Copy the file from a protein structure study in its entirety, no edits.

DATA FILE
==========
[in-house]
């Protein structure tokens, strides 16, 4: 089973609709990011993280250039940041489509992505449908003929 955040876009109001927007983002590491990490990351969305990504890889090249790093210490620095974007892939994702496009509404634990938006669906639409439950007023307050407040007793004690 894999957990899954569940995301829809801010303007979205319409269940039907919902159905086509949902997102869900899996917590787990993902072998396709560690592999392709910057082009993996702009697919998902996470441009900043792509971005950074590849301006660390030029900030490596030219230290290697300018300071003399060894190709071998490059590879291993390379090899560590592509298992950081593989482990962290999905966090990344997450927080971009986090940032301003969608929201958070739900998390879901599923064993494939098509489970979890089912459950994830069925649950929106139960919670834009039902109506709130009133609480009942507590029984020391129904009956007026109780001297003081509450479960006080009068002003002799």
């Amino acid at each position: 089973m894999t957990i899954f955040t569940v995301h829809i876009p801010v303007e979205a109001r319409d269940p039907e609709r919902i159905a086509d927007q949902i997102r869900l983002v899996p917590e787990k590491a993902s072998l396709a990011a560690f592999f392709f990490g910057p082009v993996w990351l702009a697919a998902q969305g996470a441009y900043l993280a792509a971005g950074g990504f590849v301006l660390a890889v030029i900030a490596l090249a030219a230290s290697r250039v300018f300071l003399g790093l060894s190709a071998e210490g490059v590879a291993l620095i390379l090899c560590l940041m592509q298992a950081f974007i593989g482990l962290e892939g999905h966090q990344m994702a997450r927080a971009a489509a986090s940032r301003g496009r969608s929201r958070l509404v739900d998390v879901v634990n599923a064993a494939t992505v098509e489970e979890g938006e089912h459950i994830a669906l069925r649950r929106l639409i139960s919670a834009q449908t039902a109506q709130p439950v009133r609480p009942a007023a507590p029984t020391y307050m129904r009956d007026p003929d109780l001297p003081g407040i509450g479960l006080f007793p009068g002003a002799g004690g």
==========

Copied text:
[in-house]
């Protein structure tokens, strides 16, 4: 089973609709990011993280250039940041489509992505449908003929 955040876009109001927007983002590491990490990351969305990504890889090249790093210490620095974007892939994702496009509404634990938006669906639409439950007023307050407040007793004690 894999957990899954569940995301829809801010303007979205319409269940039907919902159905086509949902997102869900899996917590787990993902072998396709560690592999392709910057082009993996702009697919998902996470441009900043792509971005950074590849301006660390030029900030490596030219230290290697300018300071003399060894190709071998490059590879291993390379090899560590592509298992950081593989482990962290999905966090990344997450927080971009986090940032301003969608929201958070739900998390879901599923064993494939098509489970979890089912459950994830069925649950929106139960919670834009039902109506709130009133609480009942507590029984020391129904009956007026109780001297003081509450479960006080009068002003002799």
């Amino acid at each position: 089973m894999t957990i899954f955040t569940v995301h829809i876009p801010v303007e979205a109001r319409d269940p039907e609709r919902i159905a086509d927007q949902i997102r869900l983002v899996p917590e787990k590491a993902s072998l396709a990011a560690f592999f392709f990490g910057p082009v993996w990351l702009a697919a998902q969305g996470a441009y900043l993280a792509a971005g950074g990504f590849v301006l660390a890889v030029i900030a490596l090249a030219a230290s290697r250039v300018f300071l003399g790093l060894s190709a071998e210490g490059v590879a291993l620095i390379l090899c560590l940041m592509q298992a950081f974007i593989g482990l962290e892939g999905h966090q990344m994702a997450r927080a971009a489509a986090s940032r301003g496009r969608s929201r958070l509404v739900d998390v879901v634990n599923a064993a494939t992505v098509e489970e979890g938006e089912h459950i994830a669906l069925r649950r929106l639409i139960s919670a834009q449908t039902a109506q709130p439950v009133r609480p009942a007023a507590p029984t020391y307050m129904r009956d007026p003929d109780l001297p003081g407040i509450g479960l006080f007793p009068g002003a002799g004690g």